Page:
- Im Bann der Utopie. Ernst Blochs Hoffnungsphilosophie in der DDR-Literatur by Verena Kirchner
Unlike the man, Ernst Bloch's philosophy of hope continued to influence select East German cultural intellectuals significantly long after his departure in 1961. Bloch himself left for West Germany following the construction of the Berlin Wall. After the end of World War II, he had returned from his New York exile by invitation in 1948 to accept the chair of philosophy at the University of Leipzig. While in exile, this friend of Bertolt Brecht, Walter Benjamin, and Theodor Adorno had written the multivolume work entitled The Principle of Hope (Das Prinzip Hoffnung). In support of his return, the newly founded German Democratic Republic subsequently published it between 1954 and 1959. But Bloch's open-ended, dynamic utopian visions based on the "not-yet-conscious" and the concept of "possibility" soon ran up against the [End Page 374] inflexible doctrine of the Socialist Unity Party. Bloch's open criticism of the Hungarian Uprising of 1956 led to accusations of "revisionism" by the party and to his eventual exit from East Germany.
His work continued to inspire many of the postwar generation (Aufbaugeneration) in East Germany. Some of them were able to attend Bloch's lectures while he was still at the University of Leipzig. In 1980, Erhard Bahr wrote, "The literature of the German Democratic Republic can be subsumed under Bloch's principle of hope, or, in other words, the literature of the GDR is the Literature of Hope" (15 n. 10).1 While unable to engage directly with the philosopher, the texts of a number of authors alluded to his ideas "between the lines" or directly through allegory or form. These writers included none other than the major names of GDR literature, among them Volker Braun, Peter Hacks, Heiner Müller, and Irmtraud Morgner. Bloch's influence has been referred to in post-reunification scholarship on GDR culture, including Wolfgang Emmerich's Little Literary History of the GDR (Kleine Literaturgeschichte der DDR, 2000). In English, Siegrun Wildner referenced Bloch in her article on Irmtraud Morgner's feminist reworkings of Greek myth from 2004. In his work on East German identity, Peter Thompson pointed to Bloch's role in the formation of the GDR as "imagined community" in 2011. Yet this remains an understudied subject. Kirchner's publication from 2002 was and still is the only full-length work devoted to the topic.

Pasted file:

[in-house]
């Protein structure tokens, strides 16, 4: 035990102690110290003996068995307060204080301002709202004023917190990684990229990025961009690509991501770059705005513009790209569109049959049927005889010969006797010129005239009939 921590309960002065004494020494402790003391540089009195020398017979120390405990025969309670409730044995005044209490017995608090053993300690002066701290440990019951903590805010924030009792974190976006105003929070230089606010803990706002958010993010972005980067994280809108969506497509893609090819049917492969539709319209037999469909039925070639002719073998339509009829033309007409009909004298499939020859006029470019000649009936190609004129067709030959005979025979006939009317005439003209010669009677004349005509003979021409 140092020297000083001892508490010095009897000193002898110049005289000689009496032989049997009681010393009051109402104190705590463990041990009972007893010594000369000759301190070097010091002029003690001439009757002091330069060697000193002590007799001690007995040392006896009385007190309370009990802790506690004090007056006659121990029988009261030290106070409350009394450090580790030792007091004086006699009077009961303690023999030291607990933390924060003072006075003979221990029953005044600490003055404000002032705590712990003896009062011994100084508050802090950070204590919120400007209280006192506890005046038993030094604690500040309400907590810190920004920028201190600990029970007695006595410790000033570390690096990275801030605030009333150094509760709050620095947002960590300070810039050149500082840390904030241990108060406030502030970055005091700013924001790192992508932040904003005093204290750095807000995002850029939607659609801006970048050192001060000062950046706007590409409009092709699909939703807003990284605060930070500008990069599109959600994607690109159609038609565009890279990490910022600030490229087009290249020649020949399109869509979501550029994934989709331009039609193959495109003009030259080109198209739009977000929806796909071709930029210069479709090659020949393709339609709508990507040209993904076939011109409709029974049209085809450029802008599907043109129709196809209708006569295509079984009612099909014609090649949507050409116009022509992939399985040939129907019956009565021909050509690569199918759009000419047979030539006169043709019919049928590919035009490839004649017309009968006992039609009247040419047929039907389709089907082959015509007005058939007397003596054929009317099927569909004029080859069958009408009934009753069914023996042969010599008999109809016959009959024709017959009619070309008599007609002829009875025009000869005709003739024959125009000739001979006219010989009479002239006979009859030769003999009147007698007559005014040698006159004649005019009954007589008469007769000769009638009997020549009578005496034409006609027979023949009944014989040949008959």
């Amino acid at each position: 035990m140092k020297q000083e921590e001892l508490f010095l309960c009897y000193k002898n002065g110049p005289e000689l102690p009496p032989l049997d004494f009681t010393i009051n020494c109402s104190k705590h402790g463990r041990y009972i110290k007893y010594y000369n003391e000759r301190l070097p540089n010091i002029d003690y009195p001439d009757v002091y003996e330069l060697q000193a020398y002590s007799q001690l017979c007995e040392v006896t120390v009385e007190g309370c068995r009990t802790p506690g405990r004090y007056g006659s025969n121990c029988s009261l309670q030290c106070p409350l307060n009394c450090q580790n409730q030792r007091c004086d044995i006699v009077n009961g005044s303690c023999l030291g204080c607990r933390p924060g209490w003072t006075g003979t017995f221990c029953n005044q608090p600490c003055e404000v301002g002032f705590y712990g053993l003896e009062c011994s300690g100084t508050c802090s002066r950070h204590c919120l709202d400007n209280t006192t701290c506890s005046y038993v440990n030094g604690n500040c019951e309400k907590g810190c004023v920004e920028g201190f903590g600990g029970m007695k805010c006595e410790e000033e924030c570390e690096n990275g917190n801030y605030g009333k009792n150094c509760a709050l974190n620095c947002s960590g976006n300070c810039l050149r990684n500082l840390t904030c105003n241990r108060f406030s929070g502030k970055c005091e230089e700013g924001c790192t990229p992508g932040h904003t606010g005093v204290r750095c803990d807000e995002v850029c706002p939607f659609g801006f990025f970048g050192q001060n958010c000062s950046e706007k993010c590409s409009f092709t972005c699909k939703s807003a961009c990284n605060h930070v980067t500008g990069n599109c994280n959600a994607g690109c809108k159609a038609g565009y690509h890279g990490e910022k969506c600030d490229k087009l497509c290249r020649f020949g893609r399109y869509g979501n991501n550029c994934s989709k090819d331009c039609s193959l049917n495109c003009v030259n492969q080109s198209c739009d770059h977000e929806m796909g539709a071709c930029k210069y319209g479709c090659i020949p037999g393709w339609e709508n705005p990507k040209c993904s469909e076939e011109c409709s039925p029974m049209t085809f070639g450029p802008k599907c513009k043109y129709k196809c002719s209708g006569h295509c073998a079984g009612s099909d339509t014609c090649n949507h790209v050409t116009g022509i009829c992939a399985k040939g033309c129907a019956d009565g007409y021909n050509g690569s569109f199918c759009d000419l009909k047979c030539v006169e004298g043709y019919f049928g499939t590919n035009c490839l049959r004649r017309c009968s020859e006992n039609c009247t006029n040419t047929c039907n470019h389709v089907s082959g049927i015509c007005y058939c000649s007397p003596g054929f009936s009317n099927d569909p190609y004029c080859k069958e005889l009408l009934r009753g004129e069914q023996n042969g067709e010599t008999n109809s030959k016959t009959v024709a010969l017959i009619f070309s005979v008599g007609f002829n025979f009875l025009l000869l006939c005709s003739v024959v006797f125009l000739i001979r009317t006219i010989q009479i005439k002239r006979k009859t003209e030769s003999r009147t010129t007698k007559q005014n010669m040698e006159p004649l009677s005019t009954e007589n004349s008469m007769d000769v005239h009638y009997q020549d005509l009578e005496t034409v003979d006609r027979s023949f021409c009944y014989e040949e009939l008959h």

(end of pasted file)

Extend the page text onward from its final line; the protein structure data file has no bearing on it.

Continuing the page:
Kirchner's project is twofold: first, to demonstrate through close textual analysis the strong identification that a number of GDR authors did have with Bloch's philosophy; second, to find in this affinity an explanation as to how such authors failed to be more critical of the "socialist revolution" in East Germany (11). There had been the Prague Spring in Czechoslovakia in 1968 and the Solidarity movement in Poland of the 1970s. Yet no major uprising took place in East Germany between 1953 and the protests of 1989. Kirchner seeks an explanation when she writes that literary intellectuals increasingly turned to Bloch's work in the 1970s and 1980s as a "way to bridge the gap between a seemingly failed revolution and the hope for the future" (12–13). It led to a "fatal ambivalence" that "kept them from making a break with the system" (back cover). Instead, Bloch's reception enabled a process of simultaneous "critique and affirmation" of the existing system. Kirchner states, "Philosophically inspired literature … proved to be a reservoir of hope, which provided the originally emancipatory agenda of the [End Page 375] socialist revolution with a renewed and believable utopian horizon" (13). She comments that the writing by Braun and Fries relied on the Blochian concepts of "yes, but" or "this as well as that" in their reconciliation with the East German ideal and reality. In other stories, such as those written by Christa Wolf, the "not-yet" predominates as the idea that the utopia and the completely different (das "ganz...